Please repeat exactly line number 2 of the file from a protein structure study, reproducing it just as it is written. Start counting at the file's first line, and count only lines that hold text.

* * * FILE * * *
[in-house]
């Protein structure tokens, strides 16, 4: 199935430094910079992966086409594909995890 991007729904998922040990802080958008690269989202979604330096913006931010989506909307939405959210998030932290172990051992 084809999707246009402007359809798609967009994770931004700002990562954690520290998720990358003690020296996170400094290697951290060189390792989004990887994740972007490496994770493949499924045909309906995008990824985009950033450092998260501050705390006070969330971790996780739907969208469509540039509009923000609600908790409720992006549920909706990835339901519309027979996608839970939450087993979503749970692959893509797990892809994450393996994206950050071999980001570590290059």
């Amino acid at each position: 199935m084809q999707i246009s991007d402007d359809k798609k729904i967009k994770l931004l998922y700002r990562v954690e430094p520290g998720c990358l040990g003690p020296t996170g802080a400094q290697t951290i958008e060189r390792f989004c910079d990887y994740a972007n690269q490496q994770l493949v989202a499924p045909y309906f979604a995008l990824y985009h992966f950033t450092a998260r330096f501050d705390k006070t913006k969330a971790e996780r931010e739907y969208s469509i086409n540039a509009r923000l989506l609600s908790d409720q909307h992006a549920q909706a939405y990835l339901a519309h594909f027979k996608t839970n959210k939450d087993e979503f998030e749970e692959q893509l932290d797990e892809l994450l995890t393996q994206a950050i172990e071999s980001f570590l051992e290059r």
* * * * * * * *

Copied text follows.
């Protein structure tokens, strides 16, 4: 199935430094910079992966086409594909995890 991007729904998922040990802080958008690269989202979604330096913006931010989506909307939405959210998030932290172990051992 084809999707246009402007359809798609967009994770931004700002990562954690520290998720990358003690020296996170400094290697951290060189390792989004990887994740972007490496994770493949499924045909309906995008990824985009950033450092998260501050705390006070969330971790996780739907969208469509540039509009923000609600908790409720992006549920909706990835339901519309027979996608839970939450087993979503749970692959893509797990892809994450393996994206950050071999980001570590290059």